Representative Bureaucracy in Action

Representative Bureaucracy in Action

Country Profiles from the Americas, Europe, Africa and Asia

Edited by B. Guy Peters, Patrick von Maravić and Eckhard Schröter

Taking a comparative and analytical perspective, the authoritatively, yet accessibly written, country chapters show how salient the politics of representativeness have become in increasingly diverse societies. At the same time, they illustrate the wide variety of practice based on different political systems, administrative structures, and cultural settings.

Chapter 7: Representative bureaucracy in Germany? From passive to active intercultural opening

Patrick von Maravić and Sonja M. Dudek

Subjects: politics and public policy, international politics, public policy


One in five persons – 16 million – living in Germany today is an immigrant. Reacting to the labor shortage from the economic boom of the 1960s (Wirtschaftswunder), the German government invited people from Turkey, Yugoslavia, Portugal, and Spain to work in Germany. After the fall of the “iron curtain” in 1989 the majority emigrated from Turkey and the former Soviet Republic. Today, Germany is economically dependent on immigrant labor and the demographic situation is one of an aging society that lacks specialists for certain jobs. Immigration has not always been commonly accepted but subject to fierce political debates; “multicultural” is often used derogatorily. Conservatives use the word to emphasize the alleged failings and illusions of the liberal left – the Green Party and some Social Democrats – and hold the latter responsible for today’s integration problems. Although immigration is still a controversial political topic, the Citizenship Act (2000) and the Immigration Act (2005) are landmarks in a slow and incremental policy change that has lasted for more than three decades and led to more liberal immigration policies (Schönwälder, 2010).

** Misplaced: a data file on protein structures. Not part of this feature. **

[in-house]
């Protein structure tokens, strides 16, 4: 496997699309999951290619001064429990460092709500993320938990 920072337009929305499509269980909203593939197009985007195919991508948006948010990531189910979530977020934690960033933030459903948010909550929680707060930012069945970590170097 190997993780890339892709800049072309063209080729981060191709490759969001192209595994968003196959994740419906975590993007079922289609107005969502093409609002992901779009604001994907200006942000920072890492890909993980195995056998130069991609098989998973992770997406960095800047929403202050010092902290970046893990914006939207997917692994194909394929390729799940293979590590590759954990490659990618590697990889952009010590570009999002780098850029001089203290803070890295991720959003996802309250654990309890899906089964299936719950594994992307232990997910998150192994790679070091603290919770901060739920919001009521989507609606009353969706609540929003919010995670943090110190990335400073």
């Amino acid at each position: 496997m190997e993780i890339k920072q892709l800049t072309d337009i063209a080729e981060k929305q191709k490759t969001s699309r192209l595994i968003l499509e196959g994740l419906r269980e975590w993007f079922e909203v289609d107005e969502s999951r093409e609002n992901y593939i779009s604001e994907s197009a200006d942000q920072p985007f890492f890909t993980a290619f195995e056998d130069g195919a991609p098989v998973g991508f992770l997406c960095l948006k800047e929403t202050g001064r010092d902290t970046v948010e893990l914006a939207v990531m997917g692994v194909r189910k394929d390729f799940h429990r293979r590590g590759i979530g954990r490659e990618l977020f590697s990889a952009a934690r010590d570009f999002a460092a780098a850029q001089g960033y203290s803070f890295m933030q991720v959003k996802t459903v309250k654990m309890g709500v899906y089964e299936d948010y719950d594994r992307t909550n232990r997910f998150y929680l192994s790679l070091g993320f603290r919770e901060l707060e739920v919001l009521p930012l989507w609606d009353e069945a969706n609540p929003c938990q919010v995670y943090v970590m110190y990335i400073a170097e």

You are not authenticated to view the full text of this chapter or article.

Elgaronline requires a subscription or purchase to access the full text of books or journals. Please login through your library system or with your personal username and password on the homepage.

Non-subscribers can freely search the site, view abstracts/ extracts and download selected front matter and introductory chapters for personal use.

Your library may not have purchased all subject areas. If you are authenticated and think you should have access to this title, please contact your librarian.

Further information